HELP! IV push calculationRegister Today!
- by treasureu4eva Jun 1, '10I can't for the life of me figure out how this problem works....and why the answers are the answers! Someone plz plz plz help me today! Thanks much appreciated! and if you can break it down for me like I was a dummy that would help alot too
Medication Order: Midazolam (Versed) 1 mg IVP
Available: Midazolam 5 mg/mL
Directions: Dilute with normal saline for a total of 0.25 mg per mL and
administer over 2 minutes
How many mL of normal saline will be added?
How many mL per minute will you give?
The answers are:
a. 3.8 mL b. 2 mL/min
- Well, I doubt that you're a "dummy," but here is how I do it:
You're starting with 5 mg of Versed in 1 ml of solution and you want 1 mg of Versed. 1 ml of solution divided by 5 (mg) is 0.2 ml -- so 1 mg of Versed = 0.2 ml
You want to dilute that 1 mg of Versed to 0.25 mg/ml -- that means you want 4 ml, total, of diluted solution (each containing 0.25 mg of the Versed). You're starting with 0.2 ml of Versed solution, so you need an additional 3.8 ml of NS to make the 4 ml total (3.8 ml + 0.2 ml = 4 ml).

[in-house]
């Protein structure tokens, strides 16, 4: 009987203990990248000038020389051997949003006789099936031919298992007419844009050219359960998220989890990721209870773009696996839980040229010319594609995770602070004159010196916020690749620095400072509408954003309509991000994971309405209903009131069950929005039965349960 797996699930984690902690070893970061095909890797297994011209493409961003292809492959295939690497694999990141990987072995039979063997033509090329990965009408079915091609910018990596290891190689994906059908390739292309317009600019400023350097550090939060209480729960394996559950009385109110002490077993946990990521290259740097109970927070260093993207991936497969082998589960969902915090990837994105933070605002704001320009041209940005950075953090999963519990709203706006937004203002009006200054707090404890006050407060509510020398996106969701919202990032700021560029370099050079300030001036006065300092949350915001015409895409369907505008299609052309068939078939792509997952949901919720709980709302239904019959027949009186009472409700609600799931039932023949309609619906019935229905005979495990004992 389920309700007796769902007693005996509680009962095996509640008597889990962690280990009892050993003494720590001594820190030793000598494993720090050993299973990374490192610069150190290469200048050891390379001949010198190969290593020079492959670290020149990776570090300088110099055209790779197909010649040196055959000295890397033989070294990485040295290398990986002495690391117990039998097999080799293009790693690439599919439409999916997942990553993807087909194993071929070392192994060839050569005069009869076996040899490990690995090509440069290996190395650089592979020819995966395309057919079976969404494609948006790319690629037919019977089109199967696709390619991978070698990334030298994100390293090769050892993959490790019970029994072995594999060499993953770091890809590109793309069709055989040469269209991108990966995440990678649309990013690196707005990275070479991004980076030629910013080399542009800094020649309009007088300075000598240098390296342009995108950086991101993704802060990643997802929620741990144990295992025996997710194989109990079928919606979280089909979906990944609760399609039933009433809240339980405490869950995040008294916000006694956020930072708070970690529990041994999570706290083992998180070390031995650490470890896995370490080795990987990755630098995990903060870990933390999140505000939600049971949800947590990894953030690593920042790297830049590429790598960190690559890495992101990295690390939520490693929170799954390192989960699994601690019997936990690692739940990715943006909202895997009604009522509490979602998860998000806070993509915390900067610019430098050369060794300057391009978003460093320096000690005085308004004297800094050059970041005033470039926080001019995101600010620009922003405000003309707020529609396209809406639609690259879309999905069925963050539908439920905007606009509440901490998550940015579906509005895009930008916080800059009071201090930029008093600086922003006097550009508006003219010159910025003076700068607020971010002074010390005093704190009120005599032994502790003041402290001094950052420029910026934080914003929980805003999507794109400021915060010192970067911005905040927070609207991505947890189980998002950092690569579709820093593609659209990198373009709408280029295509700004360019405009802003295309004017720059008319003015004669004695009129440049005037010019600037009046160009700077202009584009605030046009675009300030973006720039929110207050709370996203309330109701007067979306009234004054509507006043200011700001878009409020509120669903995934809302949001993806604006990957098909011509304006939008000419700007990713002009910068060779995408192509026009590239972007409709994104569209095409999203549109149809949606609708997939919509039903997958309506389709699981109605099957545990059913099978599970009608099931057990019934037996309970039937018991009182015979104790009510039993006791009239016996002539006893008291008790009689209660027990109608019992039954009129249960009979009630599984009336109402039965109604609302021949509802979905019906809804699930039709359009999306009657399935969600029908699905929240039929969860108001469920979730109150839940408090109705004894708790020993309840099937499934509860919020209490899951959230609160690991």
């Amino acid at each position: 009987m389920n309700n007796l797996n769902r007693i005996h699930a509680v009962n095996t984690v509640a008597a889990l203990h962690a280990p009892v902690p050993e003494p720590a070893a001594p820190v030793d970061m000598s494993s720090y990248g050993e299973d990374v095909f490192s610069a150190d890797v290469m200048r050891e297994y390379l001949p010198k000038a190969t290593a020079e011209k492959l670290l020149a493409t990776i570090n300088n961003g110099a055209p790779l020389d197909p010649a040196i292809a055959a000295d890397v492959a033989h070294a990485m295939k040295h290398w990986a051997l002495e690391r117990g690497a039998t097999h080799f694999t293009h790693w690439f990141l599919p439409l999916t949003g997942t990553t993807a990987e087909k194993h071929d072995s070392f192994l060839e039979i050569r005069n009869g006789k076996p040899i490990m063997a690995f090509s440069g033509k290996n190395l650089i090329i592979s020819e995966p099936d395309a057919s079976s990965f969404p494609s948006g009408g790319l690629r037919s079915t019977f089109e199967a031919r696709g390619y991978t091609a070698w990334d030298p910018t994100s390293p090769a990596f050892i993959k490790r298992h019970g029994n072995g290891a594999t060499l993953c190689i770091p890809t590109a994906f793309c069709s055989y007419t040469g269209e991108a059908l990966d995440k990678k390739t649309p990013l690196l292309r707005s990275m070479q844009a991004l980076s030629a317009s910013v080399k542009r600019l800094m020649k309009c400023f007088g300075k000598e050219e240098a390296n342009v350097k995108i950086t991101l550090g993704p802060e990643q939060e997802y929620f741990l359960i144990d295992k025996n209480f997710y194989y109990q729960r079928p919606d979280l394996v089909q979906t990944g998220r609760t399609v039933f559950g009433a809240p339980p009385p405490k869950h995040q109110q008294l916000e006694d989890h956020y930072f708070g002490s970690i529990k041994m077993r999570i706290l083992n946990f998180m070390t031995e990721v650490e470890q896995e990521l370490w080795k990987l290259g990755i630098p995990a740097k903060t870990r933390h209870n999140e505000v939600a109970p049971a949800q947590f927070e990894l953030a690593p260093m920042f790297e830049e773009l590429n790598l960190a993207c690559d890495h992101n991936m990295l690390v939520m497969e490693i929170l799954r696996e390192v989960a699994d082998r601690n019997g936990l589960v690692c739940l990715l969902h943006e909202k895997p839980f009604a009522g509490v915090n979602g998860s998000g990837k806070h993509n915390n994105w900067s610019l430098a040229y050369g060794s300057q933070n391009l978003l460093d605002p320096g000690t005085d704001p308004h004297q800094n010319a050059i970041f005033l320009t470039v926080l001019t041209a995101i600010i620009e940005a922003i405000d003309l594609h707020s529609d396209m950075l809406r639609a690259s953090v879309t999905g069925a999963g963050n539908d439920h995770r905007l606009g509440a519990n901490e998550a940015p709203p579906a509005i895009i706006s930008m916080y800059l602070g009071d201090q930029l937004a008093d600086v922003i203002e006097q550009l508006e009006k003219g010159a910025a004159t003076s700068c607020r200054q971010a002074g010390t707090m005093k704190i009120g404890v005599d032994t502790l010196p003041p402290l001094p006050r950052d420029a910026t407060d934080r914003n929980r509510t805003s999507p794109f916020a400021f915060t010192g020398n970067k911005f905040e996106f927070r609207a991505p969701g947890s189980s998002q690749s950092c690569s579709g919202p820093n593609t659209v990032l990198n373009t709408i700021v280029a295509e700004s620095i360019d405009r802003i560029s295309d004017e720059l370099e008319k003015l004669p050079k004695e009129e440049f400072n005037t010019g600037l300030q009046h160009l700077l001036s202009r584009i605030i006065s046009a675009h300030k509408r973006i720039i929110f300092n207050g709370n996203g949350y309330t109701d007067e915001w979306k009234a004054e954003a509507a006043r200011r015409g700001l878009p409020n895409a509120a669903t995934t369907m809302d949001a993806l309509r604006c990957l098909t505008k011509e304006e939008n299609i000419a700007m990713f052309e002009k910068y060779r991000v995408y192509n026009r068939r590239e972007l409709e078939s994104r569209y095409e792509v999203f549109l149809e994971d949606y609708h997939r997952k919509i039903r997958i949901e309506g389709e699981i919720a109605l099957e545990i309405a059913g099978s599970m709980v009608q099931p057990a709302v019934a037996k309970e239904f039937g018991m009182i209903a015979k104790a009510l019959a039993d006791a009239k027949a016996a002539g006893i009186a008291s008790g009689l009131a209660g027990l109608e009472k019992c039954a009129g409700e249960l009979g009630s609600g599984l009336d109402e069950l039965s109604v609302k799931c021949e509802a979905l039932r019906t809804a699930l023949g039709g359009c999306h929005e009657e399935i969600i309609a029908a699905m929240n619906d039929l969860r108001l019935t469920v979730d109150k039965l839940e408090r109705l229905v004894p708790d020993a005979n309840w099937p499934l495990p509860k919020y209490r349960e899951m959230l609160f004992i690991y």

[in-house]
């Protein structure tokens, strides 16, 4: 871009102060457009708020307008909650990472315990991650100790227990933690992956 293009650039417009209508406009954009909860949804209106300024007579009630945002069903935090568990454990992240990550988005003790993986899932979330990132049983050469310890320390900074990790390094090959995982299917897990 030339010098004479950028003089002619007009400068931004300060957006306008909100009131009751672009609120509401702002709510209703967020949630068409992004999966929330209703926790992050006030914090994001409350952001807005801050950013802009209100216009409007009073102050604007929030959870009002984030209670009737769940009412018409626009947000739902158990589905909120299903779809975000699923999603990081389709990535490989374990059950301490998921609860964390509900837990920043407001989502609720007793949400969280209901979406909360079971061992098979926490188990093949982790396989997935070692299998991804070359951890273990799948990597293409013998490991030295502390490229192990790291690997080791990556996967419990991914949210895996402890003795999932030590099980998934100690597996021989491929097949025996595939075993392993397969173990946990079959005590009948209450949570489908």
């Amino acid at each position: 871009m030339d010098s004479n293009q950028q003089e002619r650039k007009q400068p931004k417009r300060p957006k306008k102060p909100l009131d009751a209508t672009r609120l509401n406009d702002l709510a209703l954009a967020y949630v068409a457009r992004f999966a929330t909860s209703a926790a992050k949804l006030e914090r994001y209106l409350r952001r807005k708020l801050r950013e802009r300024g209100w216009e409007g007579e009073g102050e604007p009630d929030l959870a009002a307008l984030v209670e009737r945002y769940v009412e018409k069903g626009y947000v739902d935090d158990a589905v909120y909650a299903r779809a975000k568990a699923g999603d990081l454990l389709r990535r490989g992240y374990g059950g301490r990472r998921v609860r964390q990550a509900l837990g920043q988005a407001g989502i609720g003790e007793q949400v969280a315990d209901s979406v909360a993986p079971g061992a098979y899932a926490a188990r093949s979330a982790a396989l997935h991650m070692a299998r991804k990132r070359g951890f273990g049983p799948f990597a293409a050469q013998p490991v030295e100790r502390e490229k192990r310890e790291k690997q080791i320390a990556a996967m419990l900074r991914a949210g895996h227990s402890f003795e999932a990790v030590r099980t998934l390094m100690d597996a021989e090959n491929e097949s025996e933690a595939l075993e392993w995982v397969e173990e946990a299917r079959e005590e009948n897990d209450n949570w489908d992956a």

4 ml (total) of solution given over 2 minutes = 2 ml/minute.
I've found over the years that what goes wrong for most students with calculation problems is that they freeze up and panic. Stay calm, don't panic, and just think through what the problem is asking you, step by step -- it's really basic math, just a whole bunch of it put together.
- Jun 1, '10 by treasureu4evaHow do we get the 4ml of diluted solution??
- Do you mean how did we figure out 4 ml was what we needed, or how do we make the 4 ml of solution that we need?
You have an order for 1 mg of Versed, and the directions for the Versed (in your problem) say to "dilute with normal saline for a total of 0.25 mg per mL." If you have 1 mg of medication and you need to dilute it to 0.25 mg/1 ml solution, how many ml total of solution do you need?
0.25 (mg)/1 (ml) = 1 (mg)/X ( The quick 'n dirty way to do this (if the numbers didn't work out so neatly, you'd have to do the long math) is that 0.25 mg is 1/4 of 1 mg, so that means that 1 ml is 1/4 of the total amount of solution needed -- so 1 ml x 4 = 4 ml)
We are starting with 0.2 ml of the Versed solution (5 mg/1 ml). In order to make the final 0.25 mg/1 ml solution specified in the directions, 4 ml (the final quantity we want) - 0.2 ml (of the Versed) = 3.8 ml (NS needed to dilute to the proper final concentration)
- Jun 1, '10 by treasureu4evaThank you ELKPARK, I appreciate you taking the time to break it down for me
- You're v. welcome -- I just hope I didn't get you more confused than you were to begin with!
- Jul 3, '10 by Gemini85.25mg * 4 (since this will make 1mg)
1ml of saline per 0.25mg (we already know we have 4 "o.25mg" units) Therefore, 4ml of saline for the combined 1mg
then take the 4ml/2 since they want u to administer it in 2 minutes.